Behcet's Disease

Basics of Behcet's Disease

Behcet's disease is a condition that affects the inner lining of the mouth and genitals, and the small blood vessels throughout the body. Prognosis There is no cure for Behcet's disease, but the symptoms usually can be controlled. Behcet's disease can affect many parts of the body. It can be mild or serious, depending on which areas are affected.

Incidence

Behcet's disease is a rare disease that affects about 15,000 to 20,000 people in the United States. It usually affects young adults in their 20s or 30s. It affects more women than men.

Acquisition

The cause of Behcet's disease is unknown. Researchers think either a genetic cause (inherited from parents) or a virus is responsible for Behcet's disease.

Causes

The cause of Behcet's disease is unknown. Researchers think either a genetic cause (inherited from parents) or a virus is responsible for Behcet's disease.

Credits

Some of this material may also be available in an Arthritis Foundation brochure. Adapted from the pamphlet originally prepared for the Arthritis Foundation by H. Ralph Schumacher, M.D. Peter Hasselbacher, M.D. This material is protected by copyright.

Symptoms

Common symptoms

  • Mouth ulcers: These sores can occur on your tongue, and on the inside of your lips and cheeks. They can be painful and may make it hard to eat or swallow. They usually last for one to two weeks, but can occur again and again.
  • Eye problems: These can be the most serious symptoms of Behcet's disease. The disease can cause pain, redness and swelling of eye tissues. This is called uveitis. The disease can also affect the retina (the inner lining of the eye). If not treated, this can cause blindness.
  • Genital ulcers: These appear less often than the mouth sores. They are sometimes mistaken for herpes, but are not caused by the herpes virus.
  • Skin bumps: Reddish bumps and sores that resemble acne can occur on your trunk, arms, and legs.

Less common symptoms

  • Arthritis: Joint pain and swelling, especially in your knees, ankles, elbows, and wrists. It usually does not cause joint deformity.
  • Abdominal pain and tenderness, and blood in your stool. This is sometimes mistaken for Crohn's disease, a condition that affects the bowel.
  • Fever, a stiff neck, and headaches: This happens if the condition affects your brain and nervous system.
  • Phlebitis: This is swelling of veins, usually the veins in your legs. The area around the vein may become painful and tender. The skin around the area may become red and may feel warm. It may cause blood clots to form, which can cause serious problems.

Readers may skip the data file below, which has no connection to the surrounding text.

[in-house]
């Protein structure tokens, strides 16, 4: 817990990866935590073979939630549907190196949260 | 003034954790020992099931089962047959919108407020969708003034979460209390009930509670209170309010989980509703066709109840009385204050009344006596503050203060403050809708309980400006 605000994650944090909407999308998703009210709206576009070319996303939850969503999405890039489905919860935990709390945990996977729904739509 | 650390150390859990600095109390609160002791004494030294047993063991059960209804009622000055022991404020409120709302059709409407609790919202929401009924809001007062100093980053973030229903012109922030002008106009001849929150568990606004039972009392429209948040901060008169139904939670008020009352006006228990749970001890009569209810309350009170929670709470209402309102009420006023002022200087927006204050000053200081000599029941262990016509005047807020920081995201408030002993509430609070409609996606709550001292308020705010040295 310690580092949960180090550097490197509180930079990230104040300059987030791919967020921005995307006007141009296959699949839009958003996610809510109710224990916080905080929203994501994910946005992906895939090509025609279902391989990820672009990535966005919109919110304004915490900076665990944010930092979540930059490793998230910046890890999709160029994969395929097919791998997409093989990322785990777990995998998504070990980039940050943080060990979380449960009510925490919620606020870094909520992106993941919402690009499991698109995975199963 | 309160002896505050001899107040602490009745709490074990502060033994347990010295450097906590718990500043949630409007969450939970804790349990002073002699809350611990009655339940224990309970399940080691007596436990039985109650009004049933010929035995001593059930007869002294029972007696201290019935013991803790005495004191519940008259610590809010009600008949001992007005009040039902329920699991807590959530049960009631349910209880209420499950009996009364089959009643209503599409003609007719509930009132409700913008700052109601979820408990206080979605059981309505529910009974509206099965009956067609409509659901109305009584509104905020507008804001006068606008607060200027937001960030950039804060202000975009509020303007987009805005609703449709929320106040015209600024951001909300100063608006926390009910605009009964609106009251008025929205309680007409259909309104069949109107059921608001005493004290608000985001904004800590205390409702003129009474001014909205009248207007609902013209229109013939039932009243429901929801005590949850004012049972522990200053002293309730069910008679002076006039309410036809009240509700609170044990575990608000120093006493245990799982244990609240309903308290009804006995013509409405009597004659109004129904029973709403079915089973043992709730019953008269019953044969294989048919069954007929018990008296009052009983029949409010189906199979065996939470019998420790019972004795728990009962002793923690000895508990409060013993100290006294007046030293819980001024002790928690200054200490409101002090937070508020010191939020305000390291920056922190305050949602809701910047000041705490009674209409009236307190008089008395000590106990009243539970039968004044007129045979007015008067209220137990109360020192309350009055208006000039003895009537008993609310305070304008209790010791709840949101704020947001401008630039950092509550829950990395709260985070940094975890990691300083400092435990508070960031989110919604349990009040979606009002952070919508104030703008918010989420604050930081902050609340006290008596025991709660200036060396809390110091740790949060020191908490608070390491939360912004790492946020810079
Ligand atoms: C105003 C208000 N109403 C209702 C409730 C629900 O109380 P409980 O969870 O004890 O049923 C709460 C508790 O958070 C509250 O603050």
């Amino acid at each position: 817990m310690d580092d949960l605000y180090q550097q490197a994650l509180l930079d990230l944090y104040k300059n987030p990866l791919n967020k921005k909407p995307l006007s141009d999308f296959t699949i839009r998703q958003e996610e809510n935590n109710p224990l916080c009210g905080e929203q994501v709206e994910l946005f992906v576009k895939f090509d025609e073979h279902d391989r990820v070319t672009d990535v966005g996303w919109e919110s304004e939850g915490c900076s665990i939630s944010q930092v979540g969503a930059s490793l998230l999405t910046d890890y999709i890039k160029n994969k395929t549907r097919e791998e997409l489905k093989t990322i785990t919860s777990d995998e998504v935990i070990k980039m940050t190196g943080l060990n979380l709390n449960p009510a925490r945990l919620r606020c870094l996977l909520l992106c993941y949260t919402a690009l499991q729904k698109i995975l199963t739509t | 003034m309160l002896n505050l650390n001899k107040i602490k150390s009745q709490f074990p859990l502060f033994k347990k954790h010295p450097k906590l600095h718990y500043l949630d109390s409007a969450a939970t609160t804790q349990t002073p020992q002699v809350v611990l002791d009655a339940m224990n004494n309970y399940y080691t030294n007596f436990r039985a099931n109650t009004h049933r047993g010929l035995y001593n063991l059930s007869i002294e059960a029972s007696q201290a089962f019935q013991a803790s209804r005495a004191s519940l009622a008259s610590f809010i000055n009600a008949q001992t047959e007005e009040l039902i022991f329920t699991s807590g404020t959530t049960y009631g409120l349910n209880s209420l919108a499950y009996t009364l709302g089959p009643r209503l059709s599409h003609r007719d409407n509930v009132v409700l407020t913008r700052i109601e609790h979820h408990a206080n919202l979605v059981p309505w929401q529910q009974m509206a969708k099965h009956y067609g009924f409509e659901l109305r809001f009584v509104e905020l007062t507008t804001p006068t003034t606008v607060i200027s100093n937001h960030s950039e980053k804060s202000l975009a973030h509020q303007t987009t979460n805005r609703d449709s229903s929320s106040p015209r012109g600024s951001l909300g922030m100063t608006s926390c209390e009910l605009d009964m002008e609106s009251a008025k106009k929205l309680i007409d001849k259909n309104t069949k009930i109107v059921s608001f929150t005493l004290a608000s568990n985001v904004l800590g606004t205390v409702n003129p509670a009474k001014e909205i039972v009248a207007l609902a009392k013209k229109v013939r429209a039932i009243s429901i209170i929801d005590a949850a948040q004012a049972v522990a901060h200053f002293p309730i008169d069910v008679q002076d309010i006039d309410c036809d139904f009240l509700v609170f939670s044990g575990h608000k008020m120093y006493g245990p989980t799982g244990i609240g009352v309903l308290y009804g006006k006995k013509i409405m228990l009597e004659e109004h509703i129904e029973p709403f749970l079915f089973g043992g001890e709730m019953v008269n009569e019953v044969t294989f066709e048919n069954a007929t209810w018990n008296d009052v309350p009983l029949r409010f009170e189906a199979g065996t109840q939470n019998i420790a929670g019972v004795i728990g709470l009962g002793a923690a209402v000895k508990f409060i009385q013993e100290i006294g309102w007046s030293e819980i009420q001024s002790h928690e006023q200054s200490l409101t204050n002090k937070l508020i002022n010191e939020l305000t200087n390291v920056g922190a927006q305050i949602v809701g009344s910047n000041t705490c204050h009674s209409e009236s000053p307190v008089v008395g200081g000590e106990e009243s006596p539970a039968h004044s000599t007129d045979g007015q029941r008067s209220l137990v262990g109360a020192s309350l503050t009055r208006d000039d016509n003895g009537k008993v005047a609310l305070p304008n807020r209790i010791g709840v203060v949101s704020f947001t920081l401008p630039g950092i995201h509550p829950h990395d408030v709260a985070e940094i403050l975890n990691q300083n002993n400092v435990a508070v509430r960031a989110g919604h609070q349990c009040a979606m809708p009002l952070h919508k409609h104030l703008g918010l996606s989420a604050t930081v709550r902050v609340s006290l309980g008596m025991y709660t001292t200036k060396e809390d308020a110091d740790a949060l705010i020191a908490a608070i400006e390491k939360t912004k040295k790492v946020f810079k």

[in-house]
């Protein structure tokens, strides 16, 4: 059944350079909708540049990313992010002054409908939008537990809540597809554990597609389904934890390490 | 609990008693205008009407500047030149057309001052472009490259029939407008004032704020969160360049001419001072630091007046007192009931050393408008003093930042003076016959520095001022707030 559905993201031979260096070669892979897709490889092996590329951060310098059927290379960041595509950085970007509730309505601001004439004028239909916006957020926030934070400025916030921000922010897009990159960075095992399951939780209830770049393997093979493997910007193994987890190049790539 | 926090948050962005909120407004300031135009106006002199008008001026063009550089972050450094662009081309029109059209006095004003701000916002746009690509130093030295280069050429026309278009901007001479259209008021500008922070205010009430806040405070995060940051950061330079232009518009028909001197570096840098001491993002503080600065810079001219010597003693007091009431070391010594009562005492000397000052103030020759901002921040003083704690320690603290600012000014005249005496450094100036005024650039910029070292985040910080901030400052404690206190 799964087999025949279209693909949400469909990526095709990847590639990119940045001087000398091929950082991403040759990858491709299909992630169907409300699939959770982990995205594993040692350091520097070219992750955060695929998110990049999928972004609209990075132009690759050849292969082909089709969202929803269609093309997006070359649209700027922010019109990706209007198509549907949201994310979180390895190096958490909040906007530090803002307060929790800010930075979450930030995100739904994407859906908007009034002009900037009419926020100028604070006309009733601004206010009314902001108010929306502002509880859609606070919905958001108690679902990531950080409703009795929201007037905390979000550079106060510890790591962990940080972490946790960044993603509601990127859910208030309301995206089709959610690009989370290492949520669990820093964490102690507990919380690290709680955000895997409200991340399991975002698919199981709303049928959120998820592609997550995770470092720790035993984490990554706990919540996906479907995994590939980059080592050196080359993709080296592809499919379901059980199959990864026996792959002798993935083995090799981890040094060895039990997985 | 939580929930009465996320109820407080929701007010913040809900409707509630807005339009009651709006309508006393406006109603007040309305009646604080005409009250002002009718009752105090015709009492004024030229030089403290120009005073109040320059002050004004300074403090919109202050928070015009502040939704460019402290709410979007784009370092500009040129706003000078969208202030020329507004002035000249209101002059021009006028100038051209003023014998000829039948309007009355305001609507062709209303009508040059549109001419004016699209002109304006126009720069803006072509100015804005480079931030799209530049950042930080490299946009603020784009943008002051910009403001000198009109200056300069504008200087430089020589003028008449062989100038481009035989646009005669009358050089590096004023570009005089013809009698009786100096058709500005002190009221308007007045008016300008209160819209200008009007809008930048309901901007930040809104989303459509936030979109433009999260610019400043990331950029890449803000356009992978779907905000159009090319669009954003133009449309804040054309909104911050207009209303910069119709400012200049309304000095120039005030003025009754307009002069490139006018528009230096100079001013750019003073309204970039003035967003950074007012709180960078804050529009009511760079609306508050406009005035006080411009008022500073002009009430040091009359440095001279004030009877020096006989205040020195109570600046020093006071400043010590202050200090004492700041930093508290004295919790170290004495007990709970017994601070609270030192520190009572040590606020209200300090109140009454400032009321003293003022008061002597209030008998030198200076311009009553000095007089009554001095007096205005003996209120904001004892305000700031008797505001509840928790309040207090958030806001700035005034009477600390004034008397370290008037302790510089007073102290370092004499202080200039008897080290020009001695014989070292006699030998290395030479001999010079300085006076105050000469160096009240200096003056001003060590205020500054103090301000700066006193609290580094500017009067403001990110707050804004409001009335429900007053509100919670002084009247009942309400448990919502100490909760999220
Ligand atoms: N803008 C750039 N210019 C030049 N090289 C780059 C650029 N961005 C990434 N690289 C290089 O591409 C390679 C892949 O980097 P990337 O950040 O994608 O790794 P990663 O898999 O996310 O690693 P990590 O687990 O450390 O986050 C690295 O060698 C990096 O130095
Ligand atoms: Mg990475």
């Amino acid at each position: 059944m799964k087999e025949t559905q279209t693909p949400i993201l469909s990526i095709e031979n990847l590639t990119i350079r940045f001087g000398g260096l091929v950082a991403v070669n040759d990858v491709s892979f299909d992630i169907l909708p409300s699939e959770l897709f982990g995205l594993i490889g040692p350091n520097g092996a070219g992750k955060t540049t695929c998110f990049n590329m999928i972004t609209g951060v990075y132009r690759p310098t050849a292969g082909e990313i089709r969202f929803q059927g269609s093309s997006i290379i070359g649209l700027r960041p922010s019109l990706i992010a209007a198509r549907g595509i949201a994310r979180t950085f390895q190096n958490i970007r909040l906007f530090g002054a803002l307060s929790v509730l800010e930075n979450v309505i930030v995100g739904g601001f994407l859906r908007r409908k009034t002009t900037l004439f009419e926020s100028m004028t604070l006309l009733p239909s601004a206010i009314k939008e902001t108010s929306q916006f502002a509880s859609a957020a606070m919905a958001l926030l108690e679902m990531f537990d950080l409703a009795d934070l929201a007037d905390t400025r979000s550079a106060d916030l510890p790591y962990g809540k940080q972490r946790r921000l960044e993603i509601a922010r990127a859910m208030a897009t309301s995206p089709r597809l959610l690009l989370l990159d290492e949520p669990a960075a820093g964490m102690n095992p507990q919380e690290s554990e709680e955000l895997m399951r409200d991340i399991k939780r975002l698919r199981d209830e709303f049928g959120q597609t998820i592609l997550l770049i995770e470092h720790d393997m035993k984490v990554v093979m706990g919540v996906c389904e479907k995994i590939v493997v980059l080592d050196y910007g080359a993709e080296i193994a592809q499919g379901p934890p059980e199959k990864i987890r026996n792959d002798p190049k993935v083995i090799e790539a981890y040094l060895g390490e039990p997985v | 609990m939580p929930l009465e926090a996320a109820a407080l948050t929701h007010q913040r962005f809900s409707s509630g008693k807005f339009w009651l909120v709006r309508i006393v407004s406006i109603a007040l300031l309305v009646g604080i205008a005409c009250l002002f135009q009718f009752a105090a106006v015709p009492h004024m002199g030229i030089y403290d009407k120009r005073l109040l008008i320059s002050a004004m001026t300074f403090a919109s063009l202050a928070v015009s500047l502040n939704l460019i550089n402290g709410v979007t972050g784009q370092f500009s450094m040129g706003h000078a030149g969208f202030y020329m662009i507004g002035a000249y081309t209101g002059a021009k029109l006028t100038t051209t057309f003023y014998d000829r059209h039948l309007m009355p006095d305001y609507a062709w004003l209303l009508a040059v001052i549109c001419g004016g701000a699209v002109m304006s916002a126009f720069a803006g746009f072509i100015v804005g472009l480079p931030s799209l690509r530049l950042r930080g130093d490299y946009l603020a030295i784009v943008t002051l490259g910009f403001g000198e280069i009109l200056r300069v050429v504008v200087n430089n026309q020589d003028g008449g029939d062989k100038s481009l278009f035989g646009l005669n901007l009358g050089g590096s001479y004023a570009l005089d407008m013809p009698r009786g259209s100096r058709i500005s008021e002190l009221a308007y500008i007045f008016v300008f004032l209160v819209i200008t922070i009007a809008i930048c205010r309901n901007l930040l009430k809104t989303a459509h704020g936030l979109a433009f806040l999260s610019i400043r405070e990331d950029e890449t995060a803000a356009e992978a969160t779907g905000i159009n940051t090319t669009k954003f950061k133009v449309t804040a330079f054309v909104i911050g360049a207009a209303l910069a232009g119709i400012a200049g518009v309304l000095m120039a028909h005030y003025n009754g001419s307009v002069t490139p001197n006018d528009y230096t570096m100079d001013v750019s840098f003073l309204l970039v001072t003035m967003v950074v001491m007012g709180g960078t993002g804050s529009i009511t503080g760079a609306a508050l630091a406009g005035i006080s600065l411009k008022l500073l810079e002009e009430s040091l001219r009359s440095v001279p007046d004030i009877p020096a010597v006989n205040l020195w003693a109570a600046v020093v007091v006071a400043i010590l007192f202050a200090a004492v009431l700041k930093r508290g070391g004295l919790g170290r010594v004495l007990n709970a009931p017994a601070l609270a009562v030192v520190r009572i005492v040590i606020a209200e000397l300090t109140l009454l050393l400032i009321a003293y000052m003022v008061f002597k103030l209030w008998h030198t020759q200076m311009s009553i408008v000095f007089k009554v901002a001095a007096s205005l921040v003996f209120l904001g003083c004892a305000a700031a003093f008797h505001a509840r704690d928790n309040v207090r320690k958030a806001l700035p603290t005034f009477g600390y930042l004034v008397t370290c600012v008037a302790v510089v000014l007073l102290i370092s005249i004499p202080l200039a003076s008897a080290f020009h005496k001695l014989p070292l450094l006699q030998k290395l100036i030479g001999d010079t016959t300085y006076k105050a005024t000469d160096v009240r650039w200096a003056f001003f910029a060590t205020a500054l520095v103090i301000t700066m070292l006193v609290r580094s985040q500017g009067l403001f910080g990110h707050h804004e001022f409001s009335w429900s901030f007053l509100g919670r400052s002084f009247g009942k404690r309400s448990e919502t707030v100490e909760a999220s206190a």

• Behcet's disease can also affect the lungs or heart. In rare cases, this can be life-threatening.

Diagnosis

Behcet's disease may be hard to diagnose, because it often takes a while for all the symptoms to appear. When symptoms occur, a diagnosis can usually be made based on a physical examination and your medical history. A skin test, called the Behcetin Reaction can also confirm if you have the condition. For this test, the doctor will prick your skin with a small needle. If a nodule or sore develops at the site of the prick one to two days later, then the doctor will be able to determine if you have Behcet's. Your doctor may also order tests to look for eye problems or problems with the lining around the brain. Some blood tests may also be helpful. If you have the classic symptoms of recurring mouth sores, along with uveitis, recurring genital sores, skin sores and/or a positive Behcetin Reaction, then you most likely have the condition.

Treatment

There is not yet a cure for Behcet's disease, but its symptoms can be treated and managed. When treatment is effective, many people with Behcet's enter a quiet stage of the disorder after an active phase of a few years. With new medicines available, the outlook is good for maintaining vision and avoiding life-threatening problems.

Health Care Team

Because various parts of your body may be affected, you may need to see different types of doctors, such as an eye doctor, skin doctor, and arthritis specialist.

Medications

Depending on your symptoms, your doctor may recommend one or more of the following medicines:

  • Corticosteroid creams applied directly to the mouth, skin, or eyes to reduce pain and swelling. These medicines are related to cortisone, a natural body hormone.
  • Corticosteroid pills, such as prednisone. These help reduce pain and swelling throughout the body. These are powerful medicines. If used for a long period of time, they can cause side effects, such as osteoporosis and bone fractures.
  • Pain-relieving rinses for mouth ulcers.
  • Nonsteroidal anti-inflammatory drugs (NSAIDs), such as aspirin or ibuprofen to relieve pain and swelling.
  • Colchicine, a medicine used to treat gout, to reduce active pain and swelling.
  • Cytotoxic drugs, such as chlorambucil (Leukeran) or azathioprine (Imuran). These are usually given to people who have eye or brain involvement. These drugs reduce pain and swelling. They also slow down the disease process. They are powerful medicines and can have serious side effects. If you are taking these medicines, you will have regular blood tests to check for side effects.
  • Experimental drugs are sometimes tried if other drugs do not work. For example, the drug cyclosporin, which is given to people who have organ transplants, may be effective in treating people with Behcet's disease.
  • Work with your doctor to decide which medicine is best for you. Ask your doctor about side effects and how to take the medicine. If you notice any side effects, call your doctor.